Dawn

PS I'll turn 50 in January. Maybe it will be the best birthday ever.

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I am 40, and have had POTS/NCS since very early childhood. Dr. Grubb believes I was born with it, and my parents report symptoms from the beginning, such as my diffuculties waking up, being groggy, accident prone in the mornings, and once I was able to walk, I could be found sleeping in the most unual places/positions. Isn't it amazing that as an infant, my instinct was to lie down!? :P probably saved me from even more concussions than the ones I got as an older kid and grown up...that's a lot of head cracking I've gotten (at least 10 concussions, and 2 skull fractures, and a broken nose).

Like the poster above, I don't mean to dampen any hopes--I just want to share that so far, I've not gotten better over the years. Instead, my symptoms have waxed and waned, but in general have gotten worse. I am fortunate that I'm still able to work, but there are times when question my sanity... and my body doesn't play along with my choice.

Additionally, I was told to expect a worsening and/or intensifying of my symptoms when I hit menopause by Dr. Grubb.

Nina

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Dayna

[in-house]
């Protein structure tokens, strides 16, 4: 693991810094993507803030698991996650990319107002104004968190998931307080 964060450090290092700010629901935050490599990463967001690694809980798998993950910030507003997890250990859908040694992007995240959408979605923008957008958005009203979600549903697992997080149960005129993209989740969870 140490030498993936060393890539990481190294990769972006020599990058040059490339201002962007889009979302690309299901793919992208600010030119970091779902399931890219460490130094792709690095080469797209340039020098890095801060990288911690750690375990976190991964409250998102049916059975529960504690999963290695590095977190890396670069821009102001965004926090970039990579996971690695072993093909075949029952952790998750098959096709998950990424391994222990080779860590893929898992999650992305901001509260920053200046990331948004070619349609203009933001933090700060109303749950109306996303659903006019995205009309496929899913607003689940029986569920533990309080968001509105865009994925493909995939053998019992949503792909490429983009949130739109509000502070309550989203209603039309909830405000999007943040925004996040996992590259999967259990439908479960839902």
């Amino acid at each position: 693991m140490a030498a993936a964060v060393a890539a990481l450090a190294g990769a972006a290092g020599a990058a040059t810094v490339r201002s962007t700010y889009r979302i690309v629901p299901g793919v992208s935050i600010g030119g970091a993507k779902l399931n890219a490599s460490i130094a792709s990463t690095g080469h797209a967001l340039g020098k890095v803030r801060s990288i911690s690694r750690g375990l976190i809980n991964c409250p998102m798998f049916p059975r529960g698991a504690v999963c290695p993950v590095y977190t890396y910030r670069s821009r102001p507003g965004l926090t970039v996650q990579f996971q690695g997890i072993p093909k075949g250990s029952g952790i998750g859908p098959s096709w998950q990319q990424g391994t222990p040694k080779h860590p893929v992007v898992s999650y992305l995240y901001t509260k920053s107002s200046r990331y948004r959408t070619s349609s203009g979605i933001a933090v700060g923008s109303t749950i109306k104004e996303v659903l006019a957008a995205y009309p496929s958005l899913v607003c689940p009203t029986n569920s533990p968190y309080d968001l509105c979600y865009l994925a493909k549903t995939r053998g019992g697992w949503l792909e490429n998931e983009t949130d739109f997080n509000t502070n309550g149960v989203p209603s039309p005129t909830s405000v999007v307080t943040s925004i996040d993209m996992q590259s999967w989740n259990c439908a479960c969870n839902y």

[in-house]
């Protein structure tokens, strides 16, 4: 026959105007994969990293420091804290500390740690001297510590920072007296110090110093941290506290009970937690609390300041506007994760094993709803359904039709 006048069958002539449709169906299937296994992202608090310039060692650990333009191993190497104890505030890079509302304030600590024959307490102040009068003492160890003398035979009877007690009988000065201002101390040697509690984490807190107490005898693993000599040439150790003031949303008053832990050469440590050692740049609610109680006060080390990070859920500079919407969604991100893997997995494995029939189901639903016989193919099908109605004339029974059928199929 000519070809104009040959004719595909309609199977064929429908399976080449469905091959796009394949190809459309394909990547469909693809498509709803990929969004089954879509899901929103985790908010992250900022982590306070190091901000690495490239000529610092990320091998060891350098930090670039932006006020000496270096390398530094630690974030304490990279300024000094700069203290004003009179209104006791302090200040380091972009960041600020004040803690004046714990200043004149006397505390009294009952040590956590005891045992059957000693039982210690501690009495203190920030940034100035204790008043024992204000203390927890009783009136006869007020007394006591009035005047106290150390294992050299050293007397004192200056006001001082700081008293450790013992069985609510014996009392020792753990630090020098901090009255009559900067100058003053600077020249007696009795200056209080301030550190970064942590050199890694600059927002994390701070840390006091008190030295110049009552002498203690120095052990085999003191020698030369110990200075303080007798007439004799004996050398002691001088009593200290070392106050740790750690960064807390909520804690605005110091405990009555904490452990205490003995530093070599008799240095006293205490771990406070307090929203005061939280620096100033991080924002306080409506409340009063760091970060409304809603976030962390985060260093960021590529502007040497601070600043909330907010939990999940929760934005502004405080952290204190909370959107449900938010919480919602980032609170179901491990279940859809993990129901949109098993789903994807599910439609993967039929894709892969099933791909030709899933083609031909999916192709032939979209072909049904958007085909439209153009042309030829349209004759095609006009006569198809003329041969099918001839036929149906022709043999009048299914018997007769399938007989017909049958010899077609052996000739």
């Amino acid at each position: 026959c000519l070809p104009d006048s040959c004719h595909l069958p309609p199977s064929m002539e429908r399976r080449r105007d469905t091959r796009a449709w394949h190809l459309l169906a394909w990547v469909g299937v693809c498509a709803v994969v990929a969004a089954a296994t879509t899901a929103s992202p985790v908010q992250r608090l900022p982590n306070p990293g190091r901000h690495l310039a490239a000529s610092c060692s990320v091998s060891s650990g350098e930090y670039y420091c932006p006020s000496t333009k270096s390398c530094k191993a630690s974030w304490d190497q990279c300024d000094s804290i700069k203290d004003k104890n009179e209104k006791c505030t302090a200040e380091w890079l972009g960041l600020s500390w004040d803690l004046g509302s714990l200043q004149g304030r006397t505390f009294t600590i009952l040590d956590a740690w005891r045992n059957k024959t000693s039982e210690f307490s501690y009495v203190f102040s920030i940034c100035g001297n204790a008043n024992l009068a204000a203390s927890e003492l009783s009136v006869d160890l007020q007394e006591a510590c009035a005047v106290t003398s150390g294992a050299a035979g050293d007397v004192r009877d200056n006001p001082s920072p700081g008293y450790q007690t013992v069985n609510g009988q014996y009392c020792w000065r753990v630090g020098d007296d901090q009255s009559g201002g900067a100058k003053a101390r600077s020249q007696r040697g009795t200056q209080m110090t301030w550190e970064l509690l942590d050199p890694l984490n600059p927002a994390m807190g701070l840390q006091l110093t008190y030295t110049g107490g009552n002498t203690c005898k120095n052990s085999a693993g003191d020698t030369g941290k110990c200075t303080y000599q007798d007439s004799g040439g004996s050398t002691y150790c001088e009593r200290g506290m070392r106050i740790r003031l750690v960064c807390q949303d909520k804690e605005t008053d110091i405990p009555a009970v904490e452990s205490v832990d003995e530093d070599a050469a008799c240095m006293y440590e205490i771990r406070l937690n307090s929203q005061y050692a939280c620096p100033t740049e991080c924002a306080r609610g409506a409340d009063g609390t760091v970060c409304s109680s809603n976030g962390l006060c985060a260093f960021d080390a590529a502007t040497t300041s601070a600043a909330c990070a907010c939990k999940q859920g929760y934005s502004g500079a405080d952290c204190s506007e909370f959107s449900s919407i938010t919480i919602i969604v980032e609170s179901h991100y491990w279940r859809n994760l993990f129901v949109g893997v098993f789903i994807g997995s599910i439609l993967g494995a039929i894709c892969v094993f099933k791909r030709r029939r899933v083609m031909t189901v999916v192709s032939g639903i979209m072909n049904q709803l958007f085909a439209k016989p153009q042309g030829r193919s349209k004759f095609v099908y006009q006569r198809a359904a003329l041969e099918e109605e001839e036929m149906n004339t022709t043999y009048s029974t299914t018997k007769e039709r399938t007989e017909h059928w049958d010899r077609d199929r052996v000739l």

I guess the bottom line is obvious--there is no crystal ball. There are many different experiences with POTS and not enough is known yet for a doctor to give you as an individual any definite prognosis.

The primary point I want to make is to keep in mind that in general, it is probably the most ill individuals who use or remain using this forum. I am not diminshing the value of their input or the validity of their experiences AT ALL. But, I want to point out that the responses here may or may not really reflect the "average"/"typical" POTS experience. I think every time this question about long-term outlook is posted, someone gets around to pointing this out. This may be a biased group here.

Despite that, you have gotten great feedback and advice from everyone who has responded.

Take care,

Katherine

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Hi

Katherine: